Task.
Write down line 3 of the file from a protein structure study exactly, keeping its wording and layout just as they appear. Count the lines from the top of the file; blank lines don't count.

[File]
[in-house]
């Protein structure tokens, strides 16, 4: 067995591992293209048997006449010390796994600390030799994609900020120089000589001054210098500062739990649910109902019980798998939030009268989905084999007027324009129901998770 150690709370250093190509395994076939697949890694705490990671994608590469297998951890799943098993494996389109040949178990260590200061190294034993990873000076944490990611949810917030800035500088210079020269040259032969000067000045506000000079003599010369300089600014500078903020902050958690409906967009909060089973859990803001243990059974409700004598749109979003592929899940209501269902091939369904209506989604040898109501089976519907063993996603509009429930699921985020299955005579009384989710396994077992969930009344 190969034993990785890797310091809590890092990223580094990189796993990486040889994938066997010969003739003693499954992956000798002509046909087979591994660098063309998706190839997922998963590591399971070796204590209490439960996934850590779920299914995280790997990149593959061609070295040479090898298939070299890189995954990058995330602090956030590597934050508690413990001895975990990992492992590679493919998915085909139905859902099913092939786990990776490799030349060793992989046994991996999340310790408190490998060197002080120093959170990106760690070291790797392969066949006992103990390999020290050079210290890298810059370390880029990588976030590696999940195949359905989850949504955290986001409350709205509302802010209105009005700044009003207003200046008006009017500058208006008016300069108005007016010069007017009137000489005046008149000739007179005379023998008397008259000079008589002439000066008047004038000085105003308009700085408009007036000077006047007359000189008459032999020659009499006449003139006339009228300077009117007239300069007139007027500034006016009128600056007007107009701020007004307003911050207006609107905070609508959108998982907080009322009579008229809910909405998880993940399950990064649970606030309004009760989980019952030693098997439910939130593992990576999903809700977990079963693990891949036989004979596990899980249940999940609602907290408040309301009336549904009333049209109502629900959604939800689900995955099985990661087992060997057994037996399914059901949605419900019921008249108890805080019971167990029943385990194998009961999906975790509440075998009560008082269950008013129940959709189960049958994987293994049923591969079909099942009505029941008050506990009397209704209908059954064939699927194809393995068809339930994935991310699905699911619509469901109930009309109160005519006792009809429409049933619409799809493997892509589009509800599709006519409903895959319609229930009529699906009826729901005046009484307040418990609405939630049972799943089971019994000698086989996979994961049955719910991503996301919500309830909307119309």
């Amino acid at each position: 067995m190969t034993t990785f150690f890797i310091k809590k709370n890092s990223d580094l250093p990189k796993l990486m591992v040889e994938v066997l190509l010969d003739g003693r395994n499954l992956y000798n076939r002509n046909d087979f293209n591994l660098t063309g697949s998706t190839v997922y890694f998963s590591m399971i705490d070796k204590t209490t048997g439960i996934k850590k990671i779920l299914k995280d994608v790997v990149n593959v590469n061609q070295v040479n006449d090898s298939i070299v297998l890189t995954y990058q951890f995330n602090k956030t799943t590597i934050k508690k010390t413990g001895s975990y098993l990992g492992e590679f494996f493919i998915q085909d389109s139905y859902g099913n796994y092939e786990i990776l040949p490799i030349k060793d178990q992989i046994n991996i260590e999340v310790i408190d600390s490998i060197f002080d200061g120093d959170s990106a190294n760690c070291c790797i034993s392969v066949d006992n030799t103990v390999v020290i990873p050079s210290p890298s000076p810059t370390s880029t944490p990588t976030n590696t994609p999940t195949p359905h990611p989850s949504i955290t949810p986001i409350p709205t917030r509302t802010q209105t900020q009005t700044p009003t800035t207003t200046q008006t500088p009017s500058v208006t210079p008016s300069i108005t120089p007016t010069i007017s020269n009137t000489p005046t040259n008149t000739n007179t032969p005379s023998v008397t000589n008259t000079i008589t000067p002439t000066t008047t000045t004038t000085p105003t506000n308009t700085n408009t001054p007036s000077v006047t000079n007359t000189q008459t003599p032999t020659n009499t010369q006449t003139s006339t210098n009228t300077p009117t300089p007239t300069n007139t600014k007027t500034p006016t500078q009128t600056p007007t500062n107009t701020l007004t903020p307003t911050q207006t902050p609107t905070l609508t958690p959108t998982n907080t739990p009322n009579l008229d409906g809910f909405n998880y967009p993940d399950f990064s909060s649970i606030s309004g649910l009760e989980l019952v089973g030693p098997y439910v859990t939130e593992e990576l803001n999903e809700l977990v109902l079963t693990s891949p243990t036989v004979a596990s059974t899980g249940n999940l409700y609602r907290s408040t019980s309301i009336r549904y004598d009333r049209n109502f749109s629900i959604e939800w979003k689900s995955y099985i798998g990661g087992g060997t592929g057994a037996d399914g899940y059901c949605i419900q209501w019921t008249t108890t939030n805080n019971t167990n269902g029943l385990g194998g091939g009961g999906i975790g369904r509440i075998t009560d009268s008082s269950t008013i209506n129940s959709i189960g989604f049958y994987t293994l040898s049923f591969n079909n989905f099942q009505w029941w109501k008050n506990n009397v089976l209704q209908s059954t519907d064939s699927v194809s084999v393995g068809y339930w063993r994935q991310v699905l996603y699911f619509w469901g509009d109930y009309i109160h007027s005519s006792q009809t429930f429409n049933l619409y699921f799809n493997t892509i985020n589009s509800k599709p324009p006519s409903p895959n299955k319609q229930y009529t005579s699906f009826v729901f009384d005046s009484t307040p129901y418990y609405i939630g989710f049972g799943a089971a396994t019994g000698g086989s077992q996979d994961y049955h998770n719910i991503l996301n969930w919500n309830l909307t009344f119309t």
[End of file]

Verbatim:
């Amino acid at each position: 067995m190969t034993t990785f150690f890797i310091k809590k709370n890092s990223d580094l250093p990189k796993l990486m591992v040889e994938v066997l190509l010969d003739g003693r395994n499954l992956y000798n076939r002509n046909d087979f293209n591994l660098t063309g697949s998706t190839v997922y890694f998963s590591m399971i705490d070796k204590t209490t048997g439960i996934k850590k990671i779920l299914k995280d994608v790997v990149n593959v590469n061609q070295v040479n006449d090898s298939i070299v297998l890189t995954y990058q951890f995330n602090k956030t799943t590597i934050k508690k010390t413990g001895s975990y098993l990992g492992e590679f494996f493919i998915q085909d389109s139905y859902g099913n796994y092939e786990i990776l040949p490799i030349k060793d178990q992989i046994n991996i260590e999340v310790i408190d600390s490998i060197f002080d200061g120093d959170s990106a190294n760690c070291c790797i034993s392969v066949d006992n030799t103990v390999v020290i990873p050079s210290p890298s000076p810059t370390s880029t944490p990588t976030n590696t994609p999940t195949p359905h990611p989850s949504i955290t949810p986001i409350p709205t917030r509302t802010q209105t900020q009005t700044p009003t800035t207003t200046q008006t500088p009017s500058v208006t210079p008016s300069i108005t120089p007016t010069i007017s020269n009137t000489p005046t040259n008149t000739n007179t032969p005379s023998v008397t000589n008259t000079i008589t000067p002439t000066t008047t000045t004038t000085p105003t506000n308009t700085n408009t001054p007036s000077v006047t000079n007359t000189q008459t003599p032999t020659n009499t010369q006449t003139s006339t210098n009228t300077p009117t300089p007239t300069n007139t600014k007027t500034p006016t500078q009128t600056p007007t500062n107009t701020l007004t903020p307003t911050q207006t902050p609107t905070l609508t958690p959108t998982n907080t739990p009322n009579l008229d409906g809910f909405n998880y967009p993940d399950f990064s909060s649970i606030s309004g649910l009760e989980l019952v089973g030693p098997y439910v859990t939130e593992e990576l803001n999903e809700l977990v109902l079963t693990s891949p243990t036989v004979a596990s059974t899980g249940n999940l409700y609602r907290s408040t019980s309301i009336r549904y004598d009333r049209n109502f749109s629900i959604e939800w979003k689900s995955y099985i798998g990661g087992g060997t592929g057994a037996d399914g899940y059901c949605i419900q209501w019921t008249t108890t939030n805080n019971t167990n269902g029943l385990g194998g091939g009961g999906i975790g369904r509440i075998t009560d009268s008082s269950t008013i209506n129940s959709i189960g989604f049958y994987t293994l040898s049923f591969n079909n989905f099942q009505w029941w109501k008050n506990n009397v089976l209704q209908s059954t519907d064939s699927v194809s084999v393995g068809y339930w063993r994935q991310v699905l996603y699911f619509w469901g509009d109930y009309i109160h007027s005519s006792q009809t429930f429409n049933l619409y699921f799809n493997t892509i985020n589009s509800k599709p324009p006519s409903p895959n299955k319609q229930y009529t005579s699906f009826v729901f009384d005046s009484t307040p129901y418990y609405i939630g989710f049972g799943a089971a396994t019994g000698g086989s077992q996979d994961y049955h998770n719910i991503l996301n969930w919500n309830l909307t009344f119309t």